The first part of an answer to the question would be luck and regression. Duchene’s career average shooting percentage is 12.5. He’s currently shooting at half of that, and in the previous season, he was shooting at three-fourths of it. Some regression is due, especially considering where he is setting himself up to score from in the attacking zone. Predators fans shouldn’t expect him to be a 30-goal scorer, as the only two seasons he hit that mark, he was shooting at or above 15%. He also benefited from playing with superstars in his most recent 30-goal feat. Most players playing with Artemi Panarin in Columbus and Mark Stone in Ottawa will benefit everywhere.
Another thing that would benefit Duchene is increasing his ice time and playing with linemates that score frequently. Head coach John Hynes hasn’t been one to give a star player lots of ice time. Even Taylor Hall, in his MVP year, didn’t play over 20 minutes a night under Hynes, though it was close. Duchene, during his ridiculous year in Columbus and Ottawa, had an average ice time of 18:50. For a short time in Ottawa, where Duchene played arguably the best hockey of his career, he averaged a second over 19 minutes. In contrast, his Nashville ice time is the lowest of his career at 16:41, with the lowest ice time in a single season of his career being this year at 16:03. Put him with a guy like Eeli Tolvanen, who my colleague Kristy Flannery wrote about, and Forsberg, and we should see a breakout from him on the scoresheet. He’s had a tough time producing, but there are some changes that head coach Hynes could make to spark the fire.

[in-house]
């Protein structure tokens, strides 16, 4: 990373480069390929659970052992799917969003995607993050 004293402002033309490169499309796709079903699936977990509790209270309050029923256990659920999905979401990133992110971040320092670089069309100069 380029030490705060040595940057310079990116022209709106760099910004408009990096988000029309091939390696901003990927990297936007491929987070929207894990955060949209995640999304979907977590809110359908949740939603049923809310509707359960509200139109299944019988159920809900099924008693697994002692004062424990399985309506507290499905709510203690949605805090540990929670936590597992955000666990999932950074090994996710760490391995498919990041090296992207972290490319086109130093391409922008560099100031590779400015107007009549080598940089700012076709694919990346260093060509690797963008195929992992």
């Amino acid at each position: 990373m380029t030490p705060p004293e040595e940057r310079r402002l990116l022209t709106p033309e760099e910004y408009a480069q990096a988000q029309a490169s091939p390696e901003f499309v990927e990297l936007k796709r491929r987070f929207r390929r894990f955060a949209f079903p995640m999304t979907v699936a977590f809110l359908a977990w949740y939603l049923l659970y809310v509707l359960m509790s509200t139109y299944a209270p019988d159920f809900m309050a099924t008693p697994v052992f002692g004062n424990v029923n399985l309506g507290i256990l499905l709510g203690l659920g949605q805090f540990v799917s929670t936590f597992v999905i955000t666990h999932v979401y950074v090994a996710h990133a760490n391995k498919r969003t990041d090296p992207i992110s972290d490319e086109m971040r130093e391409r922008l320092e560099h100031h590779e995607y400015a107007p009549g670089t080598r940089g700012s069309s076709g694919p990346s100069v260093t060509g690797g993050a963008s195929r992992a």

Jeff is a consistent source for Predators content here at The Hockey Writers. He enjoys watching all sorts of hockey from juniors to the pros, and playing hockey for his high school and local teams in Nashville. He’s a big proponent of hockey analytics, and you’ll often see him using lots of statistics and data to back up his main talking points. You can find his work here, or check out his contributions on his own Substack, or at Last Word on Hockey and On the Forecheck. Lastly, you can listen to him on the Youth Movement Podcast presented by On the Forecheck or the Triple Shift Podcast. For any inquiries about interviews or questions about statistics, analytics, or just general hockey opinions you can message his twitter, @jjmid04.